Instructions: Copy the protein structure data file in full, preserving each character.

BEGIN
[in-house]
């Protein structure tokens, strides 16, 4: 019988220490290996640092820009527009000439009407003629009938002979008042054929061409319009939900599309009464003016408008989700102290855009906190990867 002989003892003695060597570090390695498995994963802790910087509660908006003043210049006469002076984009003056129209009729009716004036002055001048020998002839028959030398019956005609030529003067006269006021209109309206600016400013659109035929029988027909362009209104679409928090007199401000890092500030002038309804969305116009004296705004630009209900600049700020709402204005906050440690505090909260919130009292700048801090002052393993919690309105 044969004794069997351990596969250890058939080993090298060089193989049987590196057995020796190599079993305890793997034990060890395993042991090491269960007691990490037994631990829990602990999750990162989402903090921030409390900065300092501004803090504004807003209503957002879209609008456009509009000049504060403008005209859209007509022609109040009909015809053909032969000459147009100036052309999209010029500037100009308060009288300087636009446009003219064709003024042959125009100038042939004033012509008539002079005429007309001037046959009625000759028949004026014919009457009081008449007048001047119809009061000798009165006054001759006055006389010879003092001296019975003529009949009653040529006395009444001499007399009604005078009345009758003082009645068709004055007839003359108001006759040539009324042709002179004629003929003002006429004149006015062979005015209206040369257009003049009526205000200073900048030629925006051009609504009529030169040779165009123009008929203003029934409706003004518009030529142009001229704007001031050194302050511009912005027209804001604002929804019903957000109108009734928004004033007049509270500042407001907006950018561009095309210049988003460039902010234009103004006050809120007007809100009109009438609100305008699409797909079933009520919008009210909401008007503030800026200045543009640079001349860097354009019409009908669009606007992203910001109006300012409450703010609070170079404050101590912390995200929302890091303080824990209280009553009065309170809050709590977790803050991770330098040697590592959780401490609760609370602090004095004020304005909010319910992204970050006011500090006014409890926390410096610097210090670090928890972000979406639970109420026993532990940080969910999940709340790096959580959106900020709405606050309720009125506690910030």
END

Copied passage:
[in-house]
């Protein structure tokens, strides 16, 4: 019988220490290996640092820009527009000439009407003629009938002979008042054929061409319009939900599309009464003016408008989700102290855009906190990867 002989003892003695060597570090390695498995994963802790910087509660908006003043210049006469002076984009003056129209009729009716004036002055001048020998002839028959030398019956005609030529003067006269006021209109309206600016400013659109035929029988027909362009209104679409928090007199401000890092500030002038309804969305116009004296705004630009209900600049700020709402204005906050440690505090909260919130009292700048801090002052393993919690309105 044969004794069997351990596969250890058939080993090298060089193989049987590196057995020796190599079993305890793997034990060890395993042991090491269960007691990490037994631990829990602990999750990162989402903090921030409390900065300092501004803090504004807003209503957002879209609008456009509009000049504060403008005209859209007509022609109040009909015809053909032969000459147009100036052309999209010029500037100009308060009288300087636009446009003219064709003024042959125009100038042939004033012509008539002079005429007309001037046959009625000759028949004026014919009457009081008449007048001047119809009061000798009165006054001759006055006389010879003092001296019975003529009949009653040529006395009444001499007399009604005078009345009758003082009645068709004055007839003359108001006759040539009324042709002179004629003929003002006429004149006015062979005015209206040369257009003049009526205000200073900048030629925006051009609504009529030169040779165009123009008929203003029934409706003004518009030529142009001229704007001031050194302050511009912005027209804001604002929804019903957000109108009734928004004033007049509270500042407001907006950018561009095309210049988003460039902010234009103004006050809120007007809100009109009438609100305008699409797909079933009520919008009210909401008007503030800026200045543009640079001349860097354009019409009908669009606007992203910001109006300012409450703010609070170079404050101590912390995200929302890091303080824990209280009553009065309170809050709590977790803050991770330098040697590592959780401490609760609370602090004095004020304005909010319910992204970050006011500090006014409890926390410096610097210090670090928890972000979406639970109420026993532990940080969910999940709340790096959580959106900020709405606050309720009125506690910030």